Jo Love insists Scots won’t fail in World Cup bid
“We’re going to do it this year,” promises Scotland’s most capped outfield player. Love, who won her 151st cap in Saturday’s 9-0 rout of the Faroe Islands, has been almost an ever-present in the Scotland side since making her debut against Canada in 2002.
This footballing longevity makes her well placed to comment on her side’s progressively closer encounters with major championship finals. When the 28-year-old won her first cap, Scotland’s lowly status denied them the opportunity to even attempt to qualify for a World Cup; in this 2015 campaign they have taken the third best team in Europe, and the Group 4 top seeds, right down to the wire.
Both sides go into the showdown at the Ullevi Stadium having taken 24 points off the other four nations in the group. Love’s side also have the superior goal difference, but what they don’t have is the 3-1 win recorded by Sweden when the sides met at Fir Park in June. The Scots need to win by that margin, or more, tonight if they are to become the seventh European side to qualify automatically for next year’s finals in Canada.
“We’re on a very good roll in the campaign and I don’t see why we can’t turn it around and go back to the top of the table,” Love says. “The scoreline at Fir Park didn’t reflect the way the game was played, and as we’re not expected to win we’ve got nothing to lose against Sweden.
“We cemented a place in the play-offs by beating the Faroes 9-0 on Saturday. Even if we don’t get the margin of win we need at the Ullevi, we’ve always got a second chance to qualify for Canada.”
Even that won’t be easy with four nations chasing the final Uefa allocation in the finals, but near misses in the play-offs for Euro 2009 and, notoriously, 2013, when Anna Signeul’s side were denied by Spain’s last kick of the ball in Madrid, have made Love and her team-mates all the more determined to reach a major championship.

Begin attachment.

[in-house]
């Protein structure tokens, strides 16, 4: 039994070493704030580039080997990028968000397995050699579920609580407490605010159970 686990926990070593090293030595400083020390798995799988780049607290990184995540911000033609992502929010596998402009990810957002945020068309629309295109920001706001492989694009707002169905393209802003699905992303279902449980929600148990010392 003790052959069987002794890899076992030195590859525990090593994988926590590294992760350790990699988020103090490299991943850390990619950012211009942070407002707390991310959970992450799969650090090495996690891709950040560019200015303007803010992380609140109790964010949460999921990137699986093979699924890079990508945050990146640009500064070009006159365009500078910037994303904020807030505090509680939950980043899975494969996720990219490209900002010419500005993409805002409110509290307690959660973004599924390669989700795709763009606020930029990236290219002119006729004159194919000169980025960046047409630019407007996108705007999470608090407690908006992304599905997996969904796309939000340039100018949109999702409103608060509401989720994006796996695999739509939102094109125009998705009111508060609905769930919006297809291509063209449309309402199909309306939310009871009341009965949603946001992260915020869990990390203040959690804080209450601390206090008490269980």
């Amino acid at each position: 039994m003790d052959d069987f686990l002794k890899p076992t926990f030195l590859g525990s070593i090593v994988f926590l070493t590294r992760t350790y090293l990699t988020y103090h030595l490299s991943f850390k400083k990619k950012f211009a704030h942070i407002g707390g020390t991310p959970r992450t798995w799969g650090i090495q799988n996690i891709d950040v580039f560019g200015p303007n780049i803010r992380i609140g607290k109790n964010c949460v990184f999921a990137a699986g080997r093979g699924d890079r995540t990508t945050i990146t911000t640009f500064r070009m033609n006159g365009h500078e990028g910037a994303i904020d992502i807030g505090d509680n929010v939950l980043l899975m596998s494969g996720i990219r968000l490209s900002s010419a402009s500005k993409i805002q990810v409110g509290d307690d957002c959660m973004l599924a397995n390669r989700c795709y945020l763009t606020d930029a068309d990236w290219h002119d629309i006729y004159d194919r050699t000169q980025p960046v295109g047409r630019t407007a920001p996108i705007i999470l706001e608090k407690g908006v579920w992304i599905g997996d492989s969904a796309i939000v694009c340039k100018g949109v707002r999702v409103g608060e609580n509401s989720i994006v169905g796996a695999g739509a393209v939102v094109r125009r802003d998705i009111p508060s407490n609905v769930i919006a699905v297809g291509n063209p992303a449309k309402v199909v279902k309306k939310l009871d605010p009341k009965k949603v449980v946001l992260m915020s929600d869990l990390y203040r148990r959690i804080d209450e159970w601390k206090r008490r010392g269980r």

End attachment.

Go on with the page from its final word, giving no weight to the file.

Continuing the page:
“Every time we’ve got closer the pressure has got more intense,” she points out. “It allows people to come out with the ‘typical Scotland’ statements when we have a near miss.
“It disappoints me to hear that because an incredible amount of work has gone into taking Scotland from where we were in 2002 to the position we’re in now. Then it’s dismissed as if failing to get to finals is part of the story.
“The more experienced players like Gemma Fay and I have had to fight for everything we’ve got now. I hope the younger players appreciate it, because it has been pretty much life-changing for us to see how much the sport in Scotland has progressed in recent years.”
One of the beneficiaries of the Scottish government’s funding of women’s football, Love is on a far more regimented fitness programme than ever before – but still works part-time for Glasgow City Council. A trained scientist, she works in the consumer department, testing trading standards complaints.
“I really like my job, but the extra training has got me to where I wanted to be for a long time,” she explains. “I love being part of the Scotland squad.”